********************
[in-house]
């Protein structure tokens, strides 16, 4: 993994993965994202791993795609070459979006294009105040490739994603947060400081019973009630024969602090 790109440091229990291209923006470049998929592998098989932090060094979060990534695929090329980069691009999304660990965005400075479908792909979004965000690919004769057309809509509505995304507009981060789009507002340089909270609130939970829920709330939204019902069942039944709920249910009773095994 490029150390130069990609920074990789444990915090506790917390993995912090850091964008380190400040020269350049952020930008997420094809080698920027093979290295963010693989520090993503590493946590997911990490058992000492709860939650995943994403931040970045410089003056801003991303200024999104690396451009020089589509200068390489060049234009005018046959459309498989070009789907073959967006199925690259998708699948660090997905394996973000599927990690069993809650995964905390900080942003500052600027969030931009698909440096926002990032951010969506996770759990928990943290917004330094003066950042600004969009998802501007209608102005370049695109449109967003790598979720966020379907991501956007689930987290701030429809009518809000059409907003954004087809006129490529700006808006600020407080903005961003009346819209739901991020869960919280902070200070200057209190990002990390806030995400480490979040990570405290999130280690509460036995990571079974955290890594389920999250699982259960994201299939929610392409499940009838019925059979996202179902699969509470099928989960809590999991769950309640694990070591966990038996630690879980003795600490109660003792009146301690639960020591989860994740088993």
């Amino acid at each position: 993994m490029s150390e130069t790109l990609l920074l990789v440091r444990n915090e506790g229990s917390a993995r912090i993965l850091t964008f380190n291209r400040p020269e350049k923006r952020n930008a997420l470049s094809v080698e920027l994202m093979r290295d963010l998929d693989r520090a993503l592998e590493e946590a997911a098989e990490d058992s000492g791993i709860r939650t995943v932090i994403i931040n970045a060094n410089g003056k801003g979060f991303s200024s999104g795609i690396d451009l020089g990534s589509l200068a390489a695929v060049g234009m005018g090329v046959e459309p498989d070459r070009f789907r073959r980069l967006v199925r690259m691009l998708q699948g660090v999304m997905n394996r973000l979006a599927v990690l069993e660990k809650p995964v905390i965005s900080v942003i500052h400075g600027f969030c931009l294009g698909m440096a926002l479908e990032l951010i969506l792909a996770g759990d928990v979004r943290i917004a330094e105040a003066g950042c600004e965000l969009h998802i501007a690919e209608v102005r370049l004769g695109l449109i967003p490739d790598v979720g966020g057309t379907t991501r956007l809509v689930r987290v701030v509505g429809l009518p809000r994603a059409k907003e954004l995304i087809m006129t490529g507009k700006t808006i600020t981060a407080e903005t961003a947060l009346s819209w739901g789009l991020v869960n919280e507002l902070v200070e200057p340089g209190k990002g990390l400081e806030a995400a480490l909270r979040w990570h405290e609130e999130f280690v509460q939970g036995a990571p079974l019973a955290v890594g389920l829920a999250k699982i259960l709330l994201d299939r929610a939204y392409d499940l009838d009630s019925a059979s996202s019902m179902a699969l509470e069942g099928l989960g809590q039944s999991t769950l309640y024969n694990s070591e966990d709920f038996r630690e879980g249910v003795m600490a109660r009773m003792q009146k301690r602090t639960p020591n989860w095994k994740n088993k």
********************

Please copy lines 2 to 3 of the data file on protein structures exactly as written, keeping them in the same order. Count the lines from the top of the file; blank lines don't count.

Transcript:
């Protein structure tokens, strides 16, 4: 993994993965994202791993795609070459979006294009105040490739994603947060400081019973009630024969602090 790109440091229990291209923006470049998929592998098989932090060094979060990534695929090329980069691009999304660990965005400075479908792909979004965000690919004769057309809509509505995304507009981060789009507002340089909270609130939970829920709330939204019902069942039944709920249910009773095994 490029150390130069990609920074990789444990915090506790917390993995912090850091964008380190400040020269350049952020930008997420094809080698920027093979290295963010693989520090993503590493946590997911990490058992000492709860939650995943994403931040970045410089003056801003991303200024999104690396451009020089589509200068390489060049234009005018046959459309498989070009789907073959967006199925690259998708699948660090997905394996973000599927990690069993809650995964905390900080942003500052600027969030931009698909440096926002990032951010969506996770759990928990943290917004330094003066950042600004969009998802501007209608102005370049695109449109967003790598979720966020379907991501956007689930987290701030429809009518809000059409907003954004087809006129490529700006808006600020407080903005961003009346819209739901991020869960919280902070200070200057209190990002990390806030995400480490979040990570405290999130280690509460036995990571079974955290890594389920999250699982259960994201299939929610392409499940009838019925059979996202179902699969509470099928989960809590999991769950309640694990070591966990038996630690879980003795600490109660003792009146301690639960020591989860994740088993």
């Amino acid at each position: 993994m490029s150390e130069t790109l990609l920074l990789v440091r444990n915090e506790g229990s917390a993995r912090i993965l850091t964008f380190n291209r400040p020269e350049k923006r952020n930008a997420l470049s094809v080698e920027l994202m093979r290295d963010l998929d693989r520090a993503l592998e590493e946590a997911a098989e990490d058992s000492g791993i709860r939650t995943v932090i994403i931040n970045a060094n410089g003056k801003g979060f991303s200024s999104g795609i690396d451009l020089g990534s589509l200068a390489a695929v060049g234009m005018g090329v046959e459309p498989d070459r070009f789907r073959r980069l967006v199925r690259m691009l998708q699948g660090v999304m997905n394996r973000l979006a599927v990690l069993e660990k809650p995964v905390i965005s900080v942003i500052h400075g600027f969030c931009l294009g698909m440096a926002l479908e990032l951010i969506l792909a996770g759990d928990v979004r943290i917004a330094e105040a003066g950042c600004e965000l969009h998802i501007a690919e209608v102005r370049l004769g695109l449109i967003p490739d790598v979720g966020g057309t379907t991501r956007l809509v689930r987290v701030v509505g429809l009518p809000r994603a059409k907003e954004l995304i087809m006129t490529g507009k700006t808006i600020t981060a407080e903005t961003a947060l009346s819209w739901g789009l991020v869960n919280e507002l902070v200070e200057p340089g209190k990002g990390l400081e806030a995400a480490l909270r979040w990570h405290e609130e999130f280690v509460q939970g036995a990571p079974l019973a955290v890594g389920l829920a999250k699982i259960l709330l994201d299939r929610a939204y392409d499940l009838d009630s019925a059979s996202s019902m179902a699969l509470e069942g099928l989960g809590q039944s999991t769950l309640y024969n694990s070591e966990d709920f038996r630690e879980g249910v003795m600490a109660r009773m003792q009146k301690r602090t639960p020591n989860w095994k994740n088993k």